My eyes grew to two times their normal size and my heart skipped a few beats as I realized what was about to happen. Although we had talked about marriage, I wasn’t expecting him to propose in Ecuador. If he had been carrying an expensive engagement ring on our backpacking, hostelling adventure, he would have nervously monitored his belongings and likely would not have let me get close to his things. Since he had been doing neither of these things, I was convinced we would still be boyfriend-girlfriend when we returned to the States.

Turning me around, he managed to get down on one knee despite the uneven, rocky terrain and asked me to marry him. He slid a ring onto my finger as I kissed him and accepted his proposal. As we savored the moment, he explained that he had wanted to propose at the peak, which explained his persistent search for the apparently nonexistent path, but decided that one hundred feet shy of the top was just as good. We then took a few quick pictures to memorialize the beginning of our engagement and immediately began our descent.

As we hiked, I periodically glanced at the ring he had bestowed upon me. I should have been ecstatic that I had finally found the love of my life and had just been proposed to on top of a mountain in Ecuador. Instead, I was crestfallen because the ring was nothing like what I had wanted. The month before when Dale had prodded me with questions as to what type of ring I wanted, I responded by saying I wanted an ornate, antique band, and the size of the diamond didn’t matter to me. I refused to say anything further because I wanted to be surprised. However, just to cover my bases, I e-mailed my younger sister, Holly, a website that had ring styles I liked. I figured that if Dale were to ask anyone what kind of ring I wanted, he would likely ask Holly during our Thanksgiving visit to my family in Iowa.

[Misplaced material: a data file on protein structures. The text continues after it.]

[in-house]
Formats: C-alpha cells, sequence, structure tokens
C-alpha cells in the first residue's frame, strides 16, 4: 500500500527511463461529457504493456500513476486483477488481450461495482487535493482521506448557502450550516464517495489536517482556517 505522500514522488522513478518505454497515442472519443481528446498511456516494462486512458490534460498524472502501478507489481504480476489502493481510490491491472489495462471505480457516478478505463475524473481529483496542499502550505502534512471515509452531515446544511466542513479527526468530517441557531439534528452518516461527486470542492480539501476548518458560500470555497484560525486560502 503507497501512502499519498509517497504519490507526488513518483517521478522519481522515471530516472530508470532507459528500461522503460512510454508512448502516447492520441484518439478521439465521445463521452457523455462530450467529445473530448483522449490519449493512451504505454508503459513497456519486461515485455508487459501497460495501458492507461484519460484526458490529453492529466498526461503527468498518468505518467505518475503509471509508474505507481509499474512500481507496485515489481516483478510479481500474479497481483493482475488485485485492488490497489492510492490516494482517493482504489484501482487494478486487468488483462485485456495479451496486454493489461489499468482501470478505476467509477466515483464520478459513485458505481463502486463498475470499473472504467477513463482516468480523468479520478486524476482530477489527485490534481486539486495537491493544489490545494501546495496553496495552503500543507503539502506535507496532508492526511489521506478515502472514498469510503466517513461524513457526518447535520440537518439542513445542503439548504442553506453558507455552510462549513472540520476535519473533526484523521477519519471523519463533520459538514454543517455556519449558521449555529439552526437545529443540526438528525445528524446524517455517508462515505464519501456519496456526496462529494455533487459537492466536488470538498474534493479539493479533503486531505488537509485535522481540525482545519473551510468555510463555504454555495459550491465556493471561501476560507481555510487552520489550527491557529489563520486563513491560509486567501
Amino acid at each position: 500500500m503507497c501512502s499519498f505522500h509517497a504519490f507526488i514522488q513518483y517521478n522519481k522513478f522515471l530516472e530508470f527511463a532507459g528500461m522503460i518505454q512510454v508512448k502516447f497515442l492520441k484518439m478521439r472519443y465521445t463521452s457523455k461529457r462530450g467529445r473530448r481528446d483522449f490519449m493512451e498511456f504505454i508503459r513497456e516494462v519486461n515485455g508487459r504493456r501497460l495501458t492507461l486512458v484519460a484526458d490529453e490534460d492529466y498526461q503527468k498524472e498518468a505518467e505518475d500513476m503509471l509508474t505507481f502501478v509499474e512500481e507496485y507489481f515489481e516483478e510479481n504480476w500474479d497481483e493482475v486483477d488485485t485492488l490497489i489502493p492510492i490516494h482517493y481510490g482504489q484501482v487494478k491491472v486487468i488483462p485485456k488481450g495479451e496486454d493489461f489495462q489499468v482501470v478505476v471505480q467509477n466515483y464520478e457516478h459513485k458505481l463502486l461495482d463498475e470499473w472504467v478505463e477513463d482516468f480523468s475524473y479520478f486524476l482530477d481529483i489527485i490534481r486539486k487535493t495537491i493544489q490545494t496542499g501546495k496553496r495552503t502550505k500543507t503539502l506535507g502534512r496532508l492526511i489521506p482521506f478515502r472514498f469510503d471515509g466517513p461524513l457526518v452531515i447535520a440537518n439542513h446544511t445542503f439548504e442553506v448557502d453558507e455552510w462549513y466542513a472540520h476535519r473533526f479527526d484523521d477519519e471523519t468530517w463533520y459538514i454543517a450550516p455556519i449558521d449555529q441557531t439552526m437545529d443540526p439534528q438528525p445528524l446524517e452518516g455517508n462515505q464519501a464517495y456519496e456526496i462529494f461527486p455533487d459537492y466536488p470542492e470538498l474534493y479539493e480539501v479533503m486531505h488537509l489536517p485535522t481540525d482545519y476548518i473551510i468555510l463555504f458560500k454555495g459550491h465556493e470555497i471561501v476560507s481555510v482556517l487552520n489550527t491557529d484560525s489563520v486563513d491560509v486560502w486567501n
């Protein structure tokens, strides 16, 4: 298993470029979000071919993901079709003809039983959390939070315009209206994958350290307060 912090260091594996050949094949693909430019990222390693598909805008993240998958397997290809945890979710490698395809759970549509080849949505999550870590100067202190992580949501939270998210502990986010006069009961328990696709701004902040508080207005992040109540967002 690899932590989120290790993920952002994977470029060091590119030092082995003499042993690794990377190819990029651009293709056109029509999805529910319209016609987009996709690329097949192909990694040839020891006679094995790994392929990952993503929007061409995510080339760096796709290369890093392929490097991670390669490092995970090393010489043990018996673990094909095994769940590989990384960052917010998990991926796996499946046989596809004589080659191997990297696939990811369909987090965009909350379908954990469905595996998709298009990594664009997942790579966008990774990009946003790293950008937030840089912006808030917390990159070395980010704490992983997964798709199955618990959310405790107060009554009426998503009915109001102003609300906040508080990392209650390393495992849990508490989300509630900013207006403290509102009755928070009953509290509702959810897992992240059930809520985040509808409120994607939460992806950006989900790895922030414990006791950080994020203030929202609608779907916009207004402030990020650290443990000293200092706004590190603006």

Contrary to my desires, the ring I wore had a thick, plain band and a massive solitary stone without any side diamonds. I tried to keep my tears in check. It’s only a ring, I repeated to myself with every passing step. I would learn to love and appreciate it. His love and our life together were what mattered. By the time we reached the gondola, well after the sun had set, I had managed to convince myself that the ring was indeed a special item.

Settling into the gondola, Dale tentatively stated, “I should tell you how much I spent on your ring.” Based on his tone, I slowly turned to face him, not wanting to know how far we would be set back by the mammoth stone I was sporting.

“I spent twelve.”

“Dale,” I responded in a state of shock, “$12,000 is a lot of money.”

“Twelve dollars,” he said with a goofy grin.

My clever sister had suggested that he get an imitation ring for proposing so he would not have to carry the real ring! For the remainder of the ride, we laughed as we recounted our separate stories about what we had each been thinking as we descended the mountain.

Upon returning to the hostel, Dale logged onto his e-mail account and showed me pictures he had sent to himself of the real ring. With tears running down my cheeks, I told him it was perfect — and I meant it.

~Heather Zuber-Harshman